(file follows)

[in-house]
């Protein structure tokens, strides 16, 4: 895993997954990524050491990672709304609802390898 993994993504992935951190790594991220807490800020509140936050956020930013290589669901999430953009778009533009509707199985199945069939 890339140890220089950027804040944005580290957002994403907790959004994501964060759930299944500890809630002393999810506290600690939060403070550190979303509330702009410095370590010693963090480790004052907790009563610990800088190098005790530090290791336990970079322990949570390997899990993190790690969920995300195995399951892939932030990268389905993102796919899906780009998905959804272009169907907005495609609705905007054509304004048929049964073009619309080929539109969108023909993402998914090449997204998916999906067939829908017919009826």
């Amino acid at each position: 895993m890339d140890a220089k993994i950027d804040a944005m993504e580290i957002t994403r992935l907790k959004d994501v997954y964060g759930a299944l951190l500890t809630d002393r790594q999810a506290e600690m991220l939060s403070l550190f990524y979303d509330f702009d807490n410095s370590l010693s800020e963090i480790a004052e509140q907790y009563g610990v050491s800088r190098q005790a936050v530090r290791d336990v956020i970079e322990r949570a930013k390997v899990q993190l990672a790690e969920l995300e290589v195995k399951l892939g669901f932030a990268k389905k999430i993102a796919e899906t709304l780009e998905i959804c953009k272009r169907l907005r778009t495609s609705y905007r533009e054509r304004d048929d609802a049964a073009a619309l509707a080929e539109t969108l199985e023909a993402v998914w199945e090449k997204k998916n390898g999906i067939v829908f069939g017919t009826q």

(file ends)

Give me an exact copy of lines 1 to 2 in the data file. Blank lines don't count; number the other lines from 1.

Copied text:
[in-house]
């Protein structure tokens, strides 16, 4: 895993997954990524050491990672709304609802390898 993994993504992935951190790594991220807490800020509140936050956020930013290589669901999430953009778009533009509707199985199945069939 890339140890220089950027804040944005580290957002994403907790959004994501964060759930299944500890809630002393999810506290600690939060403070550190979303509330702009410095370590010693963090480790004052907790009563610990800088190098005790530090290791336990970079322990949570390997899990993190790690969920995300195995399951892939932030990268389905993102796919899906780009998905959804272009169907907005495609609705905007054509304004048929049964073009619309080929539109969108023909993402998914090449997204998916999906067939829908017919009826």